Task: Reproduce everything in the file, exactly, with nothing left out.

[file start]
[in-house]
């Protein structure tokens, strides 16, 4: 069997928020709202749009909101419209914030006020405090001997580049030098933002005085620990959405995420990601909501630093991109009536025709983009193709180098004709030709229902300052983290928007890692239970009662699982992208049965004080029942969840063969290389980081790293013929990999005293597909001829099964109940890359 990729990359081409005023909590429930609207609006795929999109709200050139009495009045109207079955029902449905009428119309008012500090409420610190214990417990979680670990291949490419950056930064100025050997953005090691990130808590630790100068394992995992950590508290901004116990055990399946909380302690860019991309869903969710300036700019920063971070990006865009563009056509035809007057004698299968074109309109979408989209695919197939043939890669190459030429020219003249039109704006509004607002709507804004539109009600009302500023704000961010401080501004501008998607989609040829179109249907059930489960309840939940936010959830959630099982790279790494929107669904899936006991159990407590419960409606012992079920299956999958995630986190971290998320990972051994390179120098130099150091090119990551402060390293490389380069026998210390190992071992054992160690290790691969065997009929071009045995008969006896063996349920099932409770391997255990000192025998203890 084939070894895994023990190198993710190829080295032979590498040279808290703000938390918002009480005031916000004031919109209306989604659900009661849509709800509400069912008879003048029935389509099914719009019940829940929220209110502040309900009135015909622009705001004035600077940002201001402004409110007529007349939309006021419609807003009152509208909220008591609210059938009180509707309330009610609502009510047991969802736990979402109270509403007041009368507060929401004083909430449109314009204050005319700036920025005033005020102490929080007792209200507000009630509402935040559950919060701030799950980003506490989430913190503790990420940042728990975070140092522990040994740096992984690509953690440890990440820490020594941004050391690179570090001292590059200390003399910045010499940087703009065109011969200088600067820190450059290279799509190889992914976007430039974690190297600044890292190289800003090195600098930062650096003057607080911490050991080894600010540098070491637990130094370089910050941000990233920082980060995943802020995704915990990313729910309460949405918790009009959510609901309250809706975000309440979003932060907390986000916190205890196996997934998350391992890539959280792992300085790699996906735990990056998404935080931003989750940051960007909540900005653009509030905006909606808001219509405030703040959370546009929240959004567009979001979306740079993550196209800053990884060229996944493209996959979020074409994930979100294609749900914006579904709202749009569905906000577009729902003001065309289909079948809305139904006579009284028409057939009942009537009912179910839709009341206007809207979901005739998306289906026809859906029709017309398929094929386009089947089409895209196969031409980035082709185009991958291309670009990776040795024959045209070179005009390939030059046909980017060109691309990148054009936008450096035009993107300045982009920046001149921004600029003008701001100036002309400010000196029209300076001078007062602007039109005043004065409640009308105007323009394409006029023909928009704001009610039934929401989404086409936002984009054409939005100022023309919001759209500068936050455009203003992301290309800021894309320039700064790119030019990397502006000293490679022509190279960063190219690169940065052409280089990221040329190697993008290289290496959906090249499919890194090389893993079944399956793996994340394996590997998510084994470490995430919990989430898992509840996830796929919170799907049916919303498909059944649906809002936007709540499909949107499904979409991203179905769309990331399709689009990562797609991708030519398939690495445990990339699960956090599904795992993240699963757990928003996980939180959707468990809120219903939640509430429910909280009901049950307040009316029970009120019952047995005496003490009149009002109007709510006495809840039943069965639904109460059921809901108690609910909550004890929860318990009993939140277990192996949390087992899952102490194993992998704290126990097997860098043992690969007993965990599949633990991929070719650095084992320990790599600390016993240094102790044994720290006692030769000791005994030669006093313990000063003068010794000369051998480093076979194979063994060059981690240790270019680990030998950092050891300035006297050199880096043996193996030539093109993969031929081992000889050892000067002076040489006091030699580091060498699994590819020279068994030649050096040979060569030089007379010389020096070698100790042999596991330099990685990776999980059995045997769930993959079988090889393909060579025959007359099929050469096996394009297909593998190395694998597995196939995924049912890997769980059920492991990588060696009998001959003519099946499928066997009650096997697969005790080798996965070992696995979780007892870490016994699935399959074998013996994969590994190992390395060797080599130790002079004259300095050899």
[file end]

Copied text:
[in-house]
């Protein structure tokens, strides 16, 4: 069997928020709202749009909101419209914030006020405090001997580049030098933002005085620990959405995420990601909501630093991109009536025709983009193709180098004709030709229902300052983290928007890692239970009662699982992208049965004080029942969840063969290389980081790293013929990999005293597909001829099964109940890359 990729990359081409005023909590429930609207609006795929999109709200050139009495009045109207079955029902449905009428119309008012500090409420610190214990417990979680670990291949490419950056930064100025050997953005090691990130808590630790100068394992995992950590508290901004116990055990399946909380302690860019991309869903969710300036700019920063971070990006865009563009056509035809007057004698299968074109309109979408989209695919197939043939890669190459030429020219003249039109704006509004607002709507804004539109009600009302500023704000961010401080501004501008998607989609040829179109249907059930489960309840939940936010959830959630099982790279790494929107669904899936006991159990407590419960409606012992079920299956999958995630986190971290998320990972051994390179120098130099150091090119990551402060390293490389380069026998210390190992071992054992160690290790691969065997009929071009045995008969006896063996349920099932409770391997255990000192025998203890 084939070894895994023990190198993710190829080295032979590498040279808290703000938390918002009480005031916000004031919109209306989604659900009661849509709800509400069912008879003048029935389509099914719009019940829940929220209110502040309900009135015909622009705001004035600077940002201001402004409110007529007349939309006021419609807003009152509208909220008591609210059938009180509707309330009610609502009510047991969802736990979402109270509403007041009368507060929401004083909430449109314009204050005319700036920025005033005020102490929080007792209200507000009630509402935040559950919060701030799950980003506490989430913190503790990420940042728990975070140092522990040994740096992984690509953690440890990440820490020594941004050391690179570090001292590059200390003399910045010499940087703009065109011969200088600067820190450059290279799509190889992914976007430039974690190297600044890292190289800003090195600098930062650096003057607080911490050991080894600010540098070491637990130094370089910050941000990233920082980060995943802020995704915990990313729910309460949405918790009009959510609901309250809706975000309440979003932060907390986000916190205890196996997934998350391992890539959280792992300085790699996906735990990056998404935080931003989750940051960007909540900005653009509030905006909606808001219509405030703040959370546009929240959004567009979001979306740079993550196209800053990884060229996944493209996959979020074409994930979100294609749900914006579904709202749009569905906000577009729902003001065309289909079948809305139904006579009284028409057939009942009537009912179910839709009341206007809207979901005739998306289906026809859906029709017309398929094929386009089947089409895209196969031409980035082709185009991958291309670009990776040795024959045209070179005009390939030059046909980017060109691309990148054009936008450096035009993107300045982009920046001149921004600029003008701001100036002309400010000196029209300076001078007062602007039109005043004065409640009308105007323009394409006029023909928009704001009610039934929401989404086409936002984009054409939005100022023309919001759209500068936050455009203003992301290309800021894309320039700064790119030019990397502006000293490679022509190279960063190219690169940065052409280089990221040329190697993008290289290496959906090249499919890194090389893993079944399956793996994340394996590997998510084994470490995430919990989430898992509840996830796929919170799907049916919303498909059944649906809002936007709540499909949107499904979409991203179905769309990331399709689009990562797609991708030519398939690495445990990339699960956090599904795992993240699963757990928003996980939180959707468990809120219903939640509430429910909280009901049950307040009316029970009120019952047995005496003490009149009002109007709510006495809840039943069965639904109460059921809901108690609910909550004890929860318990009993939140277990192996949390087992899952102490194993992998704290126990097997860098043992690969007993965990599949633990991929070719650095084992320990790599600390016993240094102790044994720290006692030769000791005994030669006093313990000063003068010794000369051998480093076979194979063994060059981690240790270019680990030998950092050891300035006297050199880096043996193996030539093109993969031929081992000889050892000067002076040489006091030699580091060498699994590819020279068994030649050096040979060569030089007379010389020096070698100790042999596991330099990685990776999980059995045997769930993959079988090889393909060579025959007359099929050469096996394009297909593998190395694998597995196939995924049912890997769980059920492991990588060696009998001959003519099946499928066997009650096997697969005790080798996965070992696995979780007892870490016994699935399959074998013996994969590994190992390395060797080599130790002079004259300095050899």